How to Keep Pets in Autumn Safe
Along with cooler weather and shorter days, the fall season means a higher risk of your pet being exposed to toxic plants for dogs and cats alike. Keeping your fur baby healthy this autumn means being on the lookout for nuts, mushrooms, seasonal flowers and other items that may cause injury or intestinal distress.
7 Inside and Outside Fall Safety Tips for Pets
When the temperatures drop, little critters like mice and rats try to sneak into warm homes. But be careful how you choose to deal with this issue, because rat poison and dogs don’t mix (same for cats!). “Rat poison is serious—and potentially fatal,” warns Dr. Ann Hohenhaus, DVM, staff doctor at New York City’s Animal Medical Center. There are two main types: the ones that stop the blood from clotting and those that increase blood calcium to a dangerous level, she explains. If your cat or dog eats rat poison, you should take them to your veterinarian immediately for emergency medical care.
While most of the fungus that sprouts up in the woods and on lawns in fall is relatively harmless, it’s best to take caution (dogs and mushrooms aren’t a good combination). “Wild mushrooms can be toxic if ingested by a cat or dog, causing vomiting and sometimes liver injury,” says Dr. Stephanie Liff, DVM, a veterinarian and owner of Pure Paws Veterinary Clinic in New York City.
Plants and Trees
You may think a few dried-up leaves are harmless enough, but they shouldn’t be sampled by your pet. “Leaves can lead to gastrointestinal upset if they’re ingested,” points out Dr. Liff. It’s also a good idea to become familiar with trees and plants poisonous to cats and dogs—like the yew and conifer trees with red berries. “Yews are a cardiac toxin if eaten by pets, causing arrhythmias or potentially cardiac arrest,” she adds.
Not many flowers bloom in cooler weather, but there are a few to watch out for. “Autumn crocus is a fall flower that causes destruction of rapidly dividing cells, which can in turn lead to weakness, vomiting, diarrhea, and less frequently, death,” reports Dr. Liff. And lilies are extremely toxic to cats’ kidneys, she adds. Check out the American Society for the Prevention of Cruelty to Animal’s (ASPCA) list of toxic plants for dogs and cats for more insight.
Think nuts are healthy for dogs and cats? The ones that end up on the ground this fall aren’t the kinds of treats you should let your pet gnaw or chew on. Black walnuts can be poisonous and lead to seizures and tremors if eaten by pets, notes Dr. Liff. And they often grow mold once they drop, which is another toxic danger. “Acorns can cause intestinal distress, and in small dogs, the GI tract may become obstructed, which might require surgery to remove them,” she says.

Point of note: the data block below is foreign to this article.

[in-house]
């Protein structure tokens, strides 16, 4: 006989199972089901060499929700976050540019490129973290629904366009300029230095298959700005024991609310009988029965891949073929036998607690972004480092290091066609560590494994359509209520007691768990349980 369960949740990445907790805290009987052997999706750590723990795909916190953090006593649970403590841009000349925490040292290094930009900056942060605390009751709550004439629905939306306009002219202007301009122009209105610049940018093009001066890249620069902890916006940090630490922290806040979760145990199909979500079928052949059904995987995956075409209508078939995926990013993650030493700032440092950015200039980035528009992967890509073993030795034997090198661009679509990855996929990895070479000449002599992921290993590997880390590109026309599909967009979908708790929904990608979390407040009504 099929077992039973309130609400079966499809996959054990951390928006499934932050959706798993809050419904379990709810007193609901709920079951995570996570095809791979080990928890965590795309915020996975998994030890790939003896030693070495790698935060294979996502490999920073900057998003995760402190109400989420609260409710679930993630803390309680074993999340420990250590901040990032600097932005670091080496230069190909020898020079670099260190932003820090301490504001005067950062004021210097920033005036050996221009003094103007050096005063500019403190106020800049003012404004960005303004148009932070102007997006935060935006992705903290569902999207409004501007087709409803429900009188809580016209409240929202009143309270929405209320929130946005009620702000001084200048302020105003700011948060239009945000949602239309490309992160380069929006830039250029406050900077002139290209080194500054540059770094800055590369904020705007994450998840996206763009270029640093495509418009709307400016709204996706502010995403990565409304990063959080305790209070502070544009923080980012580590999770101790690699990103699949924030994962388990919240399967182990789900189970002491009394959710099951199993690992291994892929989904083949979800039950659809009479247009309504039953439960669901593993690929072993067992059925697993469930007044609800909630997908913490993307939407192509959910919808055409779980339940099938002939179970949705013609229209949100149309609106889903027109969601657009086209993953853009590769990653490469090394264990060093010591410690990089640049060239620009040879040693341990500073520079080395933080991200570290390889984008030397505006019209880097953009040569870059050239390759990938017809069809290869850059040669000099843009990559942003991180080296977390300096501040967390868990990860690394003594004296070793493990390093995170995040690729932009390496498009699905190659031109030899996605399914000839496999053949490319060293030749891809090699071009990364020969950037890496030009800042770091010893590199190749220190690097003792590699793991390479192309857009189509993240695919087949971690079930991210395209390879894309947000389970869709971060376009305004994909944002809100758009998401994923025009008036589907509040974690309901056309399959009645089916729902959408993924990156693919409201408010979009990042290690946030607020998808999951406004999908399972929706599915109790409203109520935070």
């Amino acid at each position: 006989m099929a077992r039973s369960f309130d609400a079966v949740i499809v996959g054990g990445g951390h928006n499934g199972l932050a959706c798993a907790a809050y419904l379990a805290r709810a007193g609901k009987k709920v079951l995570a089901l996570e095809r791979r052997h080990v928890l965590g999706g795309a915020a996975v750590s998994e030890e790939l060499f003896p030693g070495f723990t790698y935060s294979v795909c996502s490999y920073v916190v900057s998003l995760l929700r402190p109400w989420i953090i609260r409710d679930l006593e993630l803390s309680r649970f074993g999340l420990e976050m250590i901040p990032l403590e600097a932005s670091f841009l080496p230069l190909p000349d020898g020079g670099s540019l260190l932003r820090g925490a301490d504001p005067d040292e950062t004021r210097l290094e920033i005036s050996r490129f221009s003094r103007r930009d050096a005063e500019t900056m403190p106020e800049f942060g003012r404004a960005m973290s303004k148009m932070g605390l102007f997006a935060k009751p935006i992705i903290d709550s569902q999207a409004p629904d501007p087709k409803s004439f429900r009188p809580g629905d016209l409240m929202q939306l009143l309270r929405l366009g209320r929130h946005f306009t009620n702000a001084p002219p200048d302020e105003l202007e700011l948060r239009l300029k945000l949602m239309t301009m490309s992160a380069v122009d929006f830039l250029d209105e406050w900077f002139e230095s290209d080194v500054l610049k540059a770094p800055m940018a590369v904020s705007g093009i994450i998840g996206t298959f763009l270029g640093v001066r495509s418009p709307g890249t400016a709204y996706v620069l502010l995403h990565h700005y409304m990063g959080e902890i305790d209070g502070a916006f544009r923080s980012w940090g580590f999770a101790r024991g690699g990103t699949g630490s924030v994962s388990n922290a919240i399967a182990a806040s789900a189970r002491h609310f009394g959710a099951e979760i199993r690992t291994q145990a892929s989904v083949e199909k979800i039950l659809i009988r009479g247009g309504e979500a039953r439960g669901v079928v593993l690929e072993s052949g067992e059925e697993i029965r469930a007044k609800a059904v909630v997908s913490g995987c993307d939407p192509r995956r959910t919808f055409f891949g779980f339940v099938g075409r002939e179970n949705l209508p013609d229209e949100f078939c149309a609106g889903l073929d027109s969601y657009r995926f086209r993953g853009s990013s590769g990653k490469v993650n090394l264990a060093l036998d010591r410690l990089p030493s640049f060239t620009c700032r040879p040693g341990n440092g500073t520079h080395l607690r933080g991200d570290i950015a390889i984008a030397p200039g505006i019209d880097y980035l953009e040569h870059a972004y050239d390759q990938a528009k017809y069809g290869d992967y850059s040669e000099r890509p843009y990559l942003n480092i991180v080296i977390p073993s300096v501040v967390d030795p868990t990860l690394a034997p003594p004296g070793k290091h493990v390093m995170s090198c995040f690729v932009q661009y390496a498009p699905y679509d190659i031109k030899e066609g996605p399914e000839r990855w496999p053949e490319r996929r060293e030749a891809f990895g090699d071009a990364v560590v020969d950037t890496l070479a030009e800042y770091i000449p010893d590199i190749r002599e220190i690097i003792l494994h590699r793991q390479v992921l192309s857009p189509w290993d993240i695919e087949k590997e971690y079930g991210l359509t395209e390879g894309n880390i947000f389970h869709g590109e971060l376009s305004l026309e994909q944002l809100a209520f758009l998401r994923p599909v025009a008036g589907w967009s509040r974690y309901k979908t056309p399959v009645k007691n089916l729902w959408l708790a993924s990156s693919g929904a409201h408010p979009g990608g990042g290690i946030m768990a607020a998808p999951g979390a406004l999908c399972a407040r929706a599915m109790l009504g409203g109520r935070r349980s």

Most car owners check antifreeze levels when winter approaches, but you must use caution around this liquid and pets. “It’s toxic—and it’s rather common for suburban pets to try a taste because of its sweet flavor,” explains Dr. Liff. Your cat or dog may mistakenly lick it off the driveway or garage floor, which can lead to kidney failure and death, though owners usually first report it as vomiting and lethargy. “Antifreeze causes neurologic symptoms, including increased drinking, and ultimately, kidney failure,” adds Dr. Hohenhaus.
Some dogs just can’t resist rooting around in a kid’s backpack, especially if there was a turkey sandwich in it the day before. But luckily for your pet, school supplies are relatively harmless these days, says Dr. Liff. “Most of these products are safe for children if ingested, so they shouldn’t be a big problem if your dog tries them,” she explains. Batteries, however, are another story. “From time to time we see a pet who’s eaten these, and sometimes it can be toxic to the animal or can cause obstruction,” she adds. Also be careful with tiny caps, notes Dr. Hohenhaus. “Marker caps are just the right size to get caught in the intestine if swallowed,” she notes. “And cats adore rubber bands and may ingest them, which can cause an intestinal blockage.”
If your pet comes into contact with any of these hazards, contact your veterinarian or the ASPCA Animal Poison Control Center at (888) 426-4435 as soon as possible.
Jennifer Kelly Geddes is a New York City writer/editor and the mom of two teenage girls. She’s also the devoted owner of a rescue pup named Django, a temperamental Shepherd mix. Geddes has worked for Food & Wine, Parenting, Seventeen and Airbnb magazines and creates content for dozens of sites, including Care, Fisher-Price, the National Sleep Foundation and Realtor.